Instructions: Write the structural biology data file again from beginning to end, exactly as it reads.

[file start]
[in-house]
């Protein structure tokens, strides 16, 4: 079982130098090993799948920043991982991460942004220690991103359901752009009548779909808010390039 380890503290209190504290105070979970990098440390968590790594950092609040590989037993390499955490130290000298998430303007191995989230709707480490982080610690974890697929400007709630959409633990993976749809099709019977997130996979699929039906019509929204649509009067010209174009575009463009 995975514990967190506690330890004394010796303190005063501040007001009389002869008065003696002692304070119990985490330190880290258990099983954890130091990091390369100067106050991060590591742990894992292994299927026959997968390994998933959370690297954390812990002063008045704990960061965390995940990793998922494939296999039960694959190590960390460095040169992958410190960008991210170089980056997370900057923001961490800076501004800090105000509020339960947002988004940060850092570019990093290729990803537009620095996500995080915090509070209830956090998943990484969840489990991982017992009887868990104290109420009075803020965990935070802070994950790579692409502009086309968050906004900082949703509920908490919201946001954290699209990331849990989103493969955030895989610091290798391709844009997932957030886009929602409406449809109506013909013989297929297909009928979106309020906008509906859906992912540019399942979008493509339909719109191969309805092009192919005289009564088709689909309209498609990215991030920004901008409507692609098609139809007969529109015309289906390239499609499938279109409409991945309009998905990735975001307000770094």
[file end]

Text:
[in-house]
């Protein structure tokens, strides 16, 4: 079982130098090993799948920043991982991460942004220690991103359901752009009548779909808010390039 380890503290209190504290105070979970990098440390968590790594950092609040590989037993390499955490130290000298998430303007191995989230709707480490982080610690974890697929400007709630959409633990993976749809099709019977997130996979699929039906019509929204649509009067010209174009575009463009 995975514990967190506690330890004394010796303190005063501040007001009389002869008065003696002692304070119990985490330190880290258990099983954890130091990091390369100067106050991060590591742990894992292994299927026959997968390994998933959370690297954390812990002063008045704990960061965390995940990793998922494939296999039960694959190590960390460095040169992958410190960008991210170089980056997370900057923001961490800076501004800090105000509020339960947002988004940060850092570019990093290729990803537009620095996500995080915090509070209830956090998943990484969840489990991982017992009887868990104290109420009075803020965990935070802070994950790579692409502009086309968050906004900082949703509920908490919201946001954290699209990331849990989103493969955030895989610091290798391709844009997932957030886009929602409406449809109506013909013989297929297909009928979106309020906008509906859906992912540019399942979008493509339909719109191969309805092009192919005289009564088709689909309209498609990215991030920004901008409507692609098609139809007969529109015309289906390239499609499938279109409409991945309009998905990735975001307000770094």